Both Pro-Life and Pro-Choice Clinics Have a Adoption Referral Rate of 1% – Why is This Option So Unpopular?

As the wave of pro-life legislation continues to roll across the United States—nine states have passed significant abortion restrictions already this year—adoption inevitably comes up as an alternative. But it’s not a popular one.

Chuck Johnson, president of the National Council For Adoption, told The Atlantic in May that both pro-life and pro-choice pregnancy centers fail to adequately promote adoption as a viable option.

Among each, the rate at which women are referred to adoption agencies hovers around 1 percent.

As of 2018, Planned Parenthood performed 118 abortions for every adoption referral. And among the pro-life crowd, adoption comes up as a talking point, but usually on the other side of the equation: “We’ve done a great job of conveying that adoption is a good option for the family adopting, but not for the birth mother,” Johnson said.

But fewer moms are in the position to choose adoption to begin with. The birthrate hit a historic low last year. Plus, there’s far more support around single motherhood.

Prior to 1973, 9 percent of babies born to never-married women were relinquished for adoption. By the ’80s, 2 percent. And since the mid-’90s, fewer than 1 percent, per National Adoption Data.

The Invisible Option

These days, expectant mothers see their choices as parent or terminate—and have a decision in mind by the time they make it to a crisis pregnancy center or abortion clinic.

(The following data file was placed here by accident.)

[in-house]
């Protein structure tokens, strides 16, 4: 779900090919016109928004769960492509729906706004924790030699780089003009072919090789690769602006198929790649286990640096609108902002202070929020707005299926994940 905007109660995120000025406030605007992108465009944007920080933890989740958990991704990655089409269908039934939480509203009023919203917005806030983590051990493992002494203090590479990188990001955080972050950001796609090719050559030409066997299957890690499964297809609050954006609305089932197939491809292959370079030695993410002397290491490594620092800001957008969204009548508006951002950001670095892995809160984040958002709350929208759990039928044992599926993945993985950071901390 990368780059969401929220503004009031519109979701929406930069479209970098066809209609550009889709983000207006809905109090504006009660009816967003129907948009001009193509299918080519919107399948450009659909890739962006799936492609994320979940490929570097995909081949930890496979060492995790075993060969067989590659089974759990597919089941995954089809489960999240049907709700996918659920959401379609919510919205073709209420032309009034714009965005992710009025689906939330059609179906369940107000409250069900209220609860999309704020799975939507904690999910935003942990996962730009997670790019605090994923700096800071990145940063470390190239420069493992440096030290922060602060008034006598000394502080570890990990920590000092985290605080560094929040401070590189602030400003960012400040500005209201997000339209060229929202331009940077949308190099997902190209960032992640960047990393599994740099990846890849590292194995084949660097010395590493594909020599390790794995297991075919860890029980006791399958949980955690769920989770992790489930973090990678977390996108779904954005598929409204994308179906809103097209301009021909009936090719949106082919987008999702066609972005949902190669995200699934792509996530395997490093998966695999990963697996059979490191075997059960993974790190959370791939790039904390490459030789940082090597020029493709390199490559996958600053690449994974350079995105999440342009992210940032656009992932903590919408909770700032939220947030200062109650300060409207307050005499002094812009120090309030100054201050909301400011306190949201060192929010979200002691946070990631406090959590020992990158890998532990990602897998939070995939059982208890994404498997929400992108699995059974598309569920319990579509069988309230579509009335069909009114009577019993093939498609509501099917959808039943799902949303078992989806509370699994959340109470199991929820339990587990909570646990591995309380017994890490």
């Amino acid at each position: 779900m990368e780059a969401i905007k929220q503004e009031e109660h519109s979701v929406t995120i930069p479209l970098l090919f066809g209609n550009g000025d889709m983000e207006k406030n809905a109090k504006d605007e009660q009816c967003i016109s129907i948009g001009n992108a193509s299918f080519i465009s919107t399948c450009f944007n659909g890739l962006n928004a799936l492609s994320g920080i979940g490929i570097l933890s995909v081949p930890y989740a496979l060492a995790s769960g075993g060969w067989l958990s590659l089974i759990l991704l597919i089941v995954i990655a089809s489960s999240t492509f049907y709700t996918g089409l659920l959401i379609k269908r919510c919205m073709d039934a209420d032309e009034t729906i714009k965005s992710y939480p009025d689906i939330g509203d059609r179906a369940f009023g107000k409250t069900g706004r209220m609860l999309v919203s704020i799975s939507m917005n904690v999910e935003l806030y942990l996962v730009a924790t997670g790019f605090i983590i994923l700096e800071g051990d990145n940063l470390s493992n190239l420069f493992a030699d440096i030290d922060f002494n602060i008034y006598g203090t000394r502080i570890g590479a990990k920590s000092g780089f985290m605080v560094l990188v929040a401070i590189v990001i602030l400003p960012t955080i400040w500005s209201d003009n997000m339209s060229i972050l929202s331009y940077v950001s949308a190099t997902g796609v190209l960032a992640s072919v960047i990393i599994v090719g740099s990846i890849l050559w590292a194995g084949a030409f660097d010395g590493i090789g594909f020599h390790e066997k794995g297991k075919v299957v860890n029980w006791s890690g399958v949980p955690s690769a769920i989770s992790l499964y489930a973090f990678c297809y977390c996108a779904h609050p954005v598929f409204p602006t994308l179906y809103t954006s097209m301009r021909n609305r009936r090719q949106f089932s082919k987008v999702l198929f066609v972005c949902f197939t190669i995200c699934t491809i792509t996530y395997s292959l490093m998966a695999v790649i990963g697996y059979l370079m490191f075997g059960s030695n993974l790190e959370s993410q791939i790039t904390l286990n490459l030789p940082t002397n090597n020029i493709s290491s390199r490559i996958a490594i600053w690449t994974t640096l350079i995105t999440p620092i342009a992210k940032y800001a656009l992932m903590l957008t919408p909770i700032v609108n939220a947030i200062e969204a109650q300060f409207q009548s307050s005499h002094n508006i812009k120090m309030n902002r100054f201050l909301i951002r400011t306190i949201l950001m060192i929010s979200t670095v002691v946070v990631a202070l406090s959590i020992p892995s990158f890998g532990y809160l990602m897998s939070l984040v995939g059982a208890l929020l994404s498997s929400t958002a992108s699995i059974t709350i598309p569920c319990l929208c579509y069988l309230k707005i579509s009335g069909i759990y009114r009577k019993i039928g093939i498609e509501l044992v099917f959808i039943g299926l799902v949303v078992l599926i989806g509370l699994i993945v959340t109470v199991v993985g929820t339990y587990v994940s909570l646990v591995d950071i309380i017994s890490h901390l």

“Generally, it’s an either/or,” said Laura Echevarria, director of communications for the pro-life National Right to Life Committee. “We really try to present [adoption] . . . as a real option.”

Many Christian advocates favor efforts to promote family unity and, ideally, avoid the need for adoption in the first place. In urging mothers to choose life, pregnancy center staff emphasize the inherent value and strength they see in each mother, so many leave seeing themselves as more capable to parent.

Those who are involved in adoption—particularly birth parents—know the stigma firsthand.

“People project their image of a birth mother on to me, thinking I’m irresponsible, uncaring, and a bad mom,” wrote one birth mom and open adoption advocate, Annaleece Merrill.

This view extends into pro-life circles as well, according to Kelly Rosati, a consultant and former Focus on the Family vice president.

“I don’t think the church, as a whole, has any idea how disfavored adoption is generally, but especially not within the community of women who seek support at pro-life pregnancy centers ,” she told CT. “Unless this changes, it will not be chosen in large numbers by women who will otherwise be choosing abortion.”

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Source: Christianity Today